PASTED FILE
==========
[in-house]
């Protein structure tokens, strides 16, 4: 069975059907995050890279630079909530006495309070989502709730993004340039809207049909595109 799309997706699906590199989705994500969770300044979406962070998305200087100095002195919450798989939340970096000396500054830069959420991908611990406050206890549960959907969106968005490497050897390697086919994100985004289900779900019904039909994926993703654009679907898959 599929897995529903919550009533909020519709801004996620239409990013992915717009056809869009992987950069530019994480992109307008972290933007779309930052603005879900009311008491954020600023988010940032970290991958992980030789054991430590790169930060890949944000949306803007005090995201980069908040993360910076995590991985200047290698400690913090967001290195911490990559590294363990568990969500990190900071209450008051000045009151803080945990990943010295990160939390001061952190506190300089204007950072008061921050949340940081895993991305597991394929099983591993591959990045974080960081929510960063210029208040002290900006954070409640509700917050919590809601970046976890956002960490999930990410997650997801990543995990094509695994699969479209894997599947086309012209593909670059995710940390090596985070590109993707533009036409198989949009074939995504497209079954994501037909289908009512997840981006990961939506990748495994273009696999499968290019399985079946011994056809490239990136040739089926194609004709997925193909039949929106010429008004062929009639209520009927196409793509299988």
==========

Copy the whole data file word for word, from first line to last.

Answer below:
[in-house]
């Protein structure tokens, strides 16, 4: 069975059907995050890279630079909530006495309070989502709730993004340039809207049909595109 799309997706699906590199989705994500969770300044979406962070998305200087100095002195919450798989939340970096000396500054830069959420991908611990406050206890549960959907969106968005490497050897390697086919994100985004289900779900019904039909994926993703654009679907898959 599929897995529903919550009533909020519709801004996620239409990013992915717009056809869009992987950069530019994480992109307008972290933007779309930052603005879900009311008491954020600023988010940032970290991958992980030789054991430590790169930060890949944000949306803007005090995201980069908040993360910076995590991985200047290698400690913090967001290195911490990559590294363990568990969500990190900071209450008051000045009151803080945990990943010295990160939390001061952190506190300089204007950072008061921050949340940081895993991305597991394929099983591993591959990045974080960081929510960063210029208040002290900006954070409640509700917050919590809601970046976890956002960490999930990410997650997801990543995990094509695994699969479209894997599947086309012209593909670059995710940390090596985070590109993707533009036409198989949009074939995504497209079954994501037909289908009512997840981006990961939506990748495994273009696999499968290019399985079946011994056809490239990136040739089926194609004709997925193909039949929106010429008004062929009639209520009927196409793509299988």